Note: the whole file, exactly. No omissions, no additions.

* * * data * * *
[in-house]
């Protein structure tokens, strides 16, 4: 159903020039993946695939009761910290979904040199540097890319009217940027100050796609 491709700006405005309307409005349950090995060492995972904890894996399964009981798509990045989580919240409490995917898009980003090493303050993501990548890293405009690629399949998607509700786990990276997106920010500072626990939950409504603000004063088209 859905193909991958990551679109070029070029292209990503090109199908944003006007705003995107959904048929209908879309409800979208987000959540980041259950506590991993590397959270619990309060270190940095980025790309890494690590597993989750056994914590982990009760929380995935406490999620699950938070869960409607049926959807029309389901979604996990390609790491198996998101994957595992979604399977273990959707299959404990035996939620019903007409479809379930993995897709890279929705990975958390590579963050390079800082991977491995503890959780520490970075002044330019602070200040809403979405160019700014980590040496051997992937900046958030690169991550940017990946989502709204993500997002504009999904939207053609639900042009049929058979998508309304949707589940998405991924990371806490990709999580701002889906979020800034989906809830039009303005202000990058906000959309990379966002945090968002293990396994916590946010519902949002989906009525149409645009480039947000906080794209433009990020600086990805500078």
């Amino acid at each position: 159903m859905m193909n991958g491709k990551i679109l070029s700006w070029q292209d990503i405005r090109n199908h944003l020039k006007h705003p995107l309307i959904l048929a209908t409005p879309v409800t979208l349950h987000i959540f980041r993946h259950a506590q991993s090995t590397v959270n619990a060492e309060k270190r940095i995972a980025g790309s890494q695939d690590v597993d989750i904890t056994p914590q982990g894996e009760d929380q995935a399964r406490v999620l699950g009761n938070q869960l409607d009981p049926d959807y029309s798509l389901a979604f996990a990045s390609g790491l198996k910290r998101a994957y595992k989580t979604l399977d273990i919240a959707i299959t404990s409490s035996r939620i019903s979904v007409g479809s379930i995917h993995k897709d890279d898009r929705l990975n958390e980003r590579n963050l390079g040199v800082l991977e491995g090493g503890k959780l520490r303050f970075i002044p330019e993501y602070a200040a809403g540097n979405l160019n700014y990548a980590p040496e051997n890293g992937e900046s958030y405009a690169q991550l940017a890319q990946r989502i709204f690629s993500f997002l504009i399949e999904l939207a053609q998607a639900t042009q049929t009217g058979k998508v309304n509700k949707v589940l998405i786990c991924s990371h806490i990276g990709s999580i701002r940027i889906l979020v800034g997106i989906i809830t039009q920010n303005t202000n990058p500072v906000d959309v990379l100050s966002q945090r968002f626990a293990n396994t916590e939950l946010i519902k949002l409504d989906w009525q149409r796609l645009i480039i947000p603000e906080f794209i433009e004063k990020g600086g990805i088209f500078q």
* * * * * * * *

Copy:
[in-house]
């Protein structure tokens, strides 16, 4: 159903020039993946695939009761910290979904040199540097890319009217940027100050796609 491709700006405005309307409005349950090995060492995972904890894996399964009981798509990045989580919240409490995917898009980003090493303050993501990548890293405009690629399949998607509700786990990276997106920010500072626990939950409504603000004063088209 859905193909991958990551679109070029070029292209990503090109199908944003006007705003995107959904048929209908879309409800979208987000959540980041259950506590991993590397959270619990309060270190940095980025790309890494690590597993989750056994914590982990009760929380995935406490999620699950938070869960409607049926959807029309389901979604996990390609790491198996998101994957595992979604399977273990959707299959404990035996939620019903007409479809379930993995897709890279929705990975958390590579963050390079800082991977491995503890959780520490970075002044330019602070200040809403979405160019700014980590040496051997992937900046958030690169991550940017990946989502709204993500997002504009999904939207053609639900042009049929058979998508309304949707589940998405991924990371806490990709999580701002889906979020800034989906809830039009303005202000990058906000959309990379966002945090968002293990396994916590946010519902949002989906009525149409645009480039947000906080794209433009990020600086990805500078």
């Amino acid at each position: 159903m859905m193909n991958g491709k990551i679109l070029s700006w070029q292209d990503i405005r090109n199908h944003l020039k006007h705003p995107l309307i959904l048929a209908t409005p879309v409800t979208l349950h987000i959540f980041r993946h259950a506590q991993s090995t590397v959270n619990a060492e309060k270190r940095i995972a980025g790309s890494q695939d690590v597993d989750i904890t056994p914590q982990g894996e009760d929380q995935a399964r406490v999620l699950g009761n938070q869960l409607d009981p049926d959807y029309s798509l389901a979604f996990a990045s390609g790491l198996k910290r998101a994957y595992k989580t979604l399977d273990i919240a959707i299959t404990s409490s035996r939620i019903s979904v007409g479809s379930i995917h993995k897709d890279d898009r929705l990975n958390e980003r590579n963050l390079g040199v800082l991977e491995g090493g503890k959780l520490r303050f970075i002044p330019e993501y602070a200040a809403g540097n979405l160019n700014y990548a980590p040496e051997n890293g992937e900046s958030y405009a690169q991550l940017a890319q990946r989502i709204f690629s993500f997002l504009i399949e999904l939207a053609q998607a639900t042009q049929t009217g058979k998508v309304n509700k949707v589940l998405i786990c991924s990371h806490i990276g990709s999580i701002r940027i889906l979020v800034g997106i989906i809830t039009q920010n303005t202000n990058p500072v906000d959309v990379l100050s966002q945090r968002f626990a293990n396994t916590e939950l946010i519902k949002l409504d989906w009525q149409r796609l645009i480039i947000p603000e906080f794209i433009e004063k990020g600086g990805i088209f500078q």